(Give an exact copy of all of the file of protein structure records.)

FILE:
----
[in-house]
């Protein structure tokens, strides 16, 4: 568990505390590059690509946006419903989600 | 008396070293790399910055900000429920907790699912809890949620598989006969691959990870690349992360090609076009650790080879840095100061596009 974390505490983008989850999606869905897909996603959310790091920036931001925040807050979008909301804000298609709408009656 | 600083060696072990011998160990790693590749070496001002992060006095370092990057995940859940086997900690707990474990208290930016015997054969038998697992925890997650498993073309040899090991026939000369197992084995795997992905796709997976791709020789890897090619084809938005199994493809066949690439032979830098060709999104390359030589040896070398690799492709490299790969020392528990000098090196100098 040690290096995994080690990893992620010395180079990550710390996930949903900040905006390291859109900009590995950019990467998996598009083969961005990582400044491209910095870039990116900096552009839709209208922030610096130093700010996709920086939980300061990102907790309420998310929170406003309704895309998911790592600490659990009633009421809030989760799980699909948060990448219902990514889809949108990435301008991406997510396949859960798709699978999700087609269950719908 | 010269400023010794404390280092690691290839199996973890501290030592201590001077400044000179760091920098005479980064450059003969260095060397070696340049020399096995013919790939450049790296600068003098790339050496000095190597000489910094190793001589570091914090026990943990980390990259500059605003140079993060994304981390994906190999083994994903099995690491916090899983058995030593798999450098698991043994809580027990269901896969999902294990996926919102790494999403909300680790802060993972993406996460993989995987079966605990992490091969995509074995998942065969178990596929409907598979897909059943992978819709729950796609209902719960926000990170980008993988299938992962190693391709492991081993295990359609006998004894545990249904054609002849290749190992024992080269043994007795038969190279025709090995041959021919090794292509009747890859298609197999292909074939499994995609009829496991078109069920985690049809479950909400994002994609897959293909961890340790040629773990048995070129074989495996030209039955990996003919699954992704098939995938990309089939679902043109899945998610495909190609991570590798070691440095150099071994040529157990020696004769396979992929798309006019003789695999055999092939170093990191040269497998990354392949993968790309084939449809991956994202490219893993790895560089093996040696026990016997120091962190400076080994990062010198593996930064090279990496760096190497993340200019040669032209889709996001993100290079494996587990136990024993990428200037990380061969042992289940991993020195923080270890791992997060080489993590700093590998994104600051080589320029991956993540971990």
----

[in-house]
């Protein structure tokens, strides 16, 4: 568990505390590059690509946006419903989600 | 008396070293790399910055900000429920907790699912809890949620598989006969691959990870690349992360090609076009650790080879840095100061596009 974390505490983008989850999606869905897909996603959310790091920036931001925040807050979008909301804000298609709408009656 | 600083060696072990011998160990790693590749070496001002992060006095370092990057995940859940086997900690707990474990208290930016015997054969038998697992925890997650498993073309040899090991026939000369197992084995795997992905796709997976791709020789890897090619084809938005199994493809066949690439032979830098060709999104390359030589040896070398690799492709490299790969020392528990000098090196100098 040690290096995994080690990893992620010395180079990550710390996930949903900040905006390291859109900009590995950019990467998996598009083969961005990582400044491209910095870039990116900096552009839709209208922030610096130093700010996709920086939980300061990102907790309420998310929170406003309704895309998911790592600490659990009633009421809030989760799980699909948060990448219902990514889809949108990435301008991406997510396949859960798709699978999700087609269950719908 | 010269400023010794404390280092690691290839199996973890501290030592201590001077400044000179760091920098005479980064450059003969260095060397070696340049020399096995013919790939450049790296600068003098790339050496000095190597000489910094190793001589570091914090026990943990980390990259500059605003140079993060994304981390994906190999083994994903099995690491916090899983058995030593798999450098698991043994809580027990269901896969999902294990996926919102790494999403909300680790802060993972993406996460993989995987079966605990992490091969995509074995998942065969178990596929409907598979897909059943992978819709729950796609209902719960926000990170980008993988299938992962190693391709492991081993295990359609006998004894545990249904054609002849290749190992024992080269043994007795038969190279025709090995041959021919090794292509009747890859298609197999292909074939499994995609009829496991078109069920985690049809479950909400994002994609897959293909961890340790040629773990048995070129074989495996030209039955990996003919699954992704098939995938990309089939679902043109899945998610495909190609991570590798070691440095150099071994040529157990020696004769396979992929798309006019003789695999055999092939170093990191040269497998990354392949993968790309084939449809991956994202490219893993790895560089093996040696026990016997120091962190400076080994990062010198593996930064090279990496760096190497993340200019040669032209889709996001993100290079494996587990136990024993990428200037990380061969042992289940991993020195923080270890791992997060080489993590700093590998994104600051080589320029991956993540971990």